By eliminating the cause, HPV vaccine has the potential to eradicate those cancers caused by the virus. We wouldn't have to treat because there would be no illness. This would be a victory unlike any other in the war on cancer.posted @ Saturday, May 25, 2013 - 13:55
My graduation speech is twice as long. Two times a year I send off our Biology grads with these four words: "Do Good - Have Fun"
I stress that one's actions should be carried out in that order
[quote][b]Georgia Boy[/b] - No miracle, just science.
Agreed. While I am delighted for the Saxon and Stockton families, this is not a miracle, at least not in the sense that I use the word.
These families, and thousands of others like them, are enjoying the benefits of work that was started decades ago by scientists trying to understand how a fertilized egg develops into an animal. This sort of basic research, much of which was carried out on creatures like sea urchins, had no immediate practical value. But because the National Science Foundation and the National Institutes of Health, supported this sort of research, today Krista Saxon has a son.
If we allow politicians to financially strangle or try to direct basic research in this country, how many other wonderful things will we not know about decades from now? How much poorer will be life of Tucker Saxon and his children?posted @ Sunday, May 12, 2013 - 08:53
Every piece I submit to Jim Thompson and the ABH comes with a long list of references (which BTW I am happy to share with anyone who asks for them)but which the ABH does not publish for space considerations.
In that sprit I would ask that you provide us, the readers of the ABH, with references to the studies you refer to in your letter so that we might read them and form opinions for ourselves.
-Mark Farmerposted @ Thursday, May 9, 2013 - 12:40
@davidxto: When you use the word "doctor" I assume you mean physicians. Physicians are practioners of scientfic knowledge, most are not researchers and very few are scientists or think as scientists. So we are talking about two very different groups of people choosing where to work based on very different sets of criteria.
Look up the story of Neal Copeland and Nancy Jenkin; both American members of the highly prestigious National Academy of Sciences who in 2005 left the US to pursue their research in Singapore. They did this largely in response to what they perceived to be a federal government at the time that was hostile to science:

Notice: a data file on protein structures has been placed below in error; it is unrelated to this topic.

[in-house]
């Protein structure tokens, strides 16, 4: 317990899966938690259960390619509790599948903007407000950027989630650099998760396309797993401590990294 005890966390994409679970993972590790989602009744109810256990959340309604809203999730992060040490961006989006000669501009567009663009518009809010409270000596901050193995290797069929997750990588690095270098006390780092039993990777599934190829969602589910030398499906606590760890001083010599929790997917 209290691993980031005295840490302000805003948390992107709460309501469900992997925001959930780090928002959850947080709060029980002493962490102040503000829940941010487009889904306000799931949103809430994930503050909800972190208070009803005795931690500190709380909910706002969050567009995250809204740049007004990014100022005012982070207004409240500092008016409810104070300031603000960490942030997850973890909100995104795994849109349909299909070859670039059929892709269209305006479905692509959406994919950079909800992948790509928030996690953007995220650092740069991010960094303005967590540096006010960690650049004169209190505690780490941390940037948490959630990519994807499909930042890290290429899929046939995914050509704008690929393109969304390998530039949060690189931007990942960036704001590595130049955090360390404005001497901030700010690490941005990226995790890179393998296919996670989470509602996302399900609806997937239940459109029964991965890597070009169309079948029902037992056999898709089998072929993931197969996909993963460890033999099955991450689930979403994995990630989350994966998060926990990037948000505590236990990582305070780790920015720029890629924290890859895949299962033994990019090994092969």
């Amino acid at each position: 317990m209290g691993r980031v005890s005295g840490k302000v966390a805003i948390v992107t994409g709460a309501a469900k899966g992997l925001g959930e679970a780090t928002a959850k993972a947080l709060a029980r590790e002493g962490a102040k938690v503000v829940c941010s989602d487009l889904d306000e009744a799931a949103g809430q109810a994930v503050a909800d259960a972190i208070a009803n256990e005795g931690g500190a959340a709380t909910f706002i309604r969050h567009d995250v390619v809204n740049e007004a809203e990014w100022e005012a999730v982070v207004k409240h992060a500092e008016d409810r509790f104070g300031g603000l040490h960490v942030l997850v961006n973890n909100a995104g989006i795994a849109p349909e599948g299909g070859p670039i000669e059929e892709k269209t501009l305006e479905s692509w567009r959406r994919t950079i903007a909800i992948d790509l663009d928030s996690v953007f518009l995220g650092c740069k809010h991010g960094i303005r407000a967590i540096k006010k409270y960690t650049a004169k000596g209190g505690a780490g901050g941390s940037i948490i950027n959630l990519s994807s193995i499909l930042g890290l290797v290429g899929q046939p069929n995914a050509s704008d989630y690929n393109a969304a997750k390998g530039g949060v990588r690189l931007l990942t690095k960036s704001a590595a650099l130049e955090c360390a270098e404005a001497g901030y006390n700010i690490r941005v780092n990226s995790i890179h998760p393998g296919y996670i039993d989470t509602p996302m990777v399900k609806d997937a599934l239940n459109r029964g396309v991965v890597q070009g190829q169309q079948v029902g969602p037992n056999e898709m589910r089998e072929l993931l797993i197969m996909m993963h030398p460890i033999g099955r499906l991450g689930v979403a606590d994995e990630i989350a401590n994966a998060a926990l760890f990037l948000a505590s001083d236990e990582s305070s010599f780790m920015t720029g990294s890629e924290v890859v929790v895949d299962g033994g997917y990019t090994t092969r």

“We wanted to be in a place where they are excited by science and things are moving upward,”
In 2011 they returned to the US to work at the Methodist Hospital Research Institute. Perhaps the changes in Washington had something to do with their decision to return, but their situation is not unique. I know many colleagues who are considering, or have accepted, positions abroad. And the perception that the governement and people of the US are hostile to scientific progress is almost always a factor in their decsion making process.
This happens at the statewide level as well. How many centers in regenerative medicine will you find in states that have passed these so-called "personhood" amendments?posted @ Wednesday, May 1, 2013 - 12:15
@davidxto: I for one would not wish to comment on Dr. Kaswan's dispute since I have no knowledge of it or the details and I'm willing to bet most of my peers do not either.
What I do know is that the NSF, NIH, and other federal funding agencies do have very high expectations for making discoveries publicly available and that without exception the researchers I interact with take this mandate very seriously.posted @ Wednesday, May 1, 2013 - 12:03
Because the more basic the research, the less likely you are to be able to say what the final consequences of the research are?
Case in point. Any of you accessing the internet via a wireless connection of any sort can thank the NSF and projects they funded decades ago for computer scientists who were interested finding better ways for satellites to communicate. In the 1990's we discovered that malaria is caused by an organism descended from a photosynthetic alga. We certainly weren't looking for that, just doing basic research.